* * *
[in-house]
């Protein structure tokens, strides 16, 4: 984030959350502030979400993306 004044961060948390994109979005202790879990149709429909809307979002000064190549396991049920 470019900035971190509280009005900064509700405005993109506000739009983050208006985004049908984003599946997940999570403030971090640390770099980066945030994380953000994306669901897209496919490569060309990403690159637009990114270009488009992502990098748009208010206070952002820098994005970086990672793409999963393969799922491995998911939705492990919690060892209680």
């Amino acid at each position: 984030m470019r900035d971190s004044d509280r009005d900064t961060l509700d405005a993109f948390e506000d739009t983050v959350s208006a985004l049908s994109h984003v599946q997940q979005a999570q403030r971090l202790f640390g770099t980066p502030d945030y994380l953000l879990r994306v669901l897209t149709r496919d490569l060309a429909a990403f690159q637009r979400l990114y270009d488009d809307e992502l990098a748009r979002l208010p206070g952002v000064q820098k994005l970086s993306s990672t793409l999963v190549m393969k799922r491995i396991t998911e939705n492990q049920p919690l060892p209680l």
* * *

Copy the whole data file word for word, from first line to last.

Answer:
[in-house]
């Protein structure tokens, strides 16, 4: 984030959350502030979400993306 004044961060948390994109979005202790879990149709429909809307979002000064190549396991049920 470019900035971190509280009005900064509700405005993109506000739009983050208006985004049908984003599946997940999570403030971090640390770099980066945030994380953000994306669901897209496919490569060309990403690159637009990114270009488009992502990098748009208010206070952002820098994005970086990672793409999963393969799922491995998911939705492990919690060892209680």
């Amino acid at each position: 984030m470019r900035d971190s004044d509280r009005d900064t961060l509700d405005a993109f948390e506000d739009t983050v959350s208006a985004l049908s994109h984003v599946q997940q979005a999570q403030r971090l202790f640390g770099t980066p502030d945030y994380l953000l879990r994306v669901l897209t149709r496919d490569l060309a429909a990403f690159q637009r979400l990114y270009d488009d809307e992502l990098a748009r979002l208010p206070g952002v000064q820098k994005l970086s993306s990672t793409l999963v190549m393969k799922r491995i396991t998911e939705n492990q049920p919690l060892p209680l």